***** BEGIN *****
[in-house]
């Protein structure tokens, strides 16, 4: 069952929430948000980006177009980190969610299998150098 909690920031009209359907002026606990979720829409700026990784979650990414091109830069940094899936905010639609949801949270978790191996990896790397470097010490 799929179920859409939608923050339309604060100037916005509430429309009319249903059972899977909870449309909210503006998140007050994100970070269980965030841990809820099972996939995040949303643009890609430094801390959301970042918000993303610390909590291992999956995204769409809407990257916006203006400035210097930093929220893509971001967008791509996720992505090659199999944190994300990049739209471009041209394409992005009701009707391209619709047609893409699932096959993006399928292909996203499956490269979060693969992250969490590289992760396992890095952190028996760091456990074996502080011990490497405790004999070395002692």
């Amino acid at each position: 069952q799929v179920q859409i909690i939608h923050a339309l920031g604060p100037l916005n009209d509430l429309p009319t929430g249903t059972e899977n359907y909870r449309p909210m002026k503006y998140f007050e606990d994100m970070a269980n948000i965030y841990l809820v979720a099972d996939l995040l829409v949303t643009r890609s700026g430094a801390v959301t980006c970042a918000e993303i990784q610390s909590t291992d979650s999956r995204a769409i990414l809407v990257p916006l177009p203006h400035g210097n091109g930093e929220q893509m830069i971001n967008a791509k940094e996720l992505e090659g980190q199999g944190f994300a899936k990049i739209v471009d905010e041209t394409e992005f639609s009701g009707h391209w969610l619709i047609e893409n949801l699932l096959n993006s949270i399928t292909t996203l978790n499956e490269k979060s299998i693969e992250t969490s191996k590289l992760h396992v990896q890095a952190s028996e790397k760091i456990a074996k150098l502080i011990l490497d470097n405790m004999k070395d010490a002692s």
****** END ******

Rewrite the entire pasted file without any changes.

[in-house]
């Protein structure tokens, strides 16, 4: 069952929430948000980006177009980190969610299998150098 909690920031009209359907002026606990979720829409700026990784979650990414091109830069940094899936905010639609949801949270978790191996990896790397470097010490 799929179920859409939608923050339309604060100037916005509430429309009319249903059972899977909870449309909210503006998140007050994100970070269980965030841990809820099972996939995040949303643009890609430094801390959301970042918000993303610390909590291992999956995204769409809407990257916006203006400035210097930093929220893509971001967008791509996720992505090659199999944190994300990049739209471009041209394409992005009701009707391209619709047609893409699932096959993006399928292909996203499956490269979060693969992250969490590289992760396992890095952190028996760091456990074996502080011990490497405790004999070395002692």
């Amino acid at each position: 069952q799929v179920q859409i909690i939608h923050a339309l920031g604060p100037l916005n009209d509430l429309p009319t929430g249903t059972e899977n359907y909870r449309p909210m002026k503006y998140f007050e606990d994100m970070a269980n948000i965030y841990l809820v979720a099972d996939l995040l829409v949303t643009r890609s700026g430094a801390v959301t980006c970042a918000e993303i990784q610390s909590t291992d979650s999956r995204a769409i990414l809407v990257p916006l177009p203006h400035g210097n091109g930093e929220q893509m830069i971001n967008a791509k940094e996720l992505e090659g980190q199999g944190f994300a899936k990049i739209v471009d905010e041209t394409e992005f639609s009701g009707h391209w969610l619709i047609e893409n949801l699932l096959n993006s949270i399928t292909t996203l978790n499956e490269k979060s299998i693969e992250t969490s191996k590289l992760h396992v990896q890095a952190s028996e790397k760091i456990a074996k150098l502080i011990l490497d470097n405790m004999k070395d010490a002692s």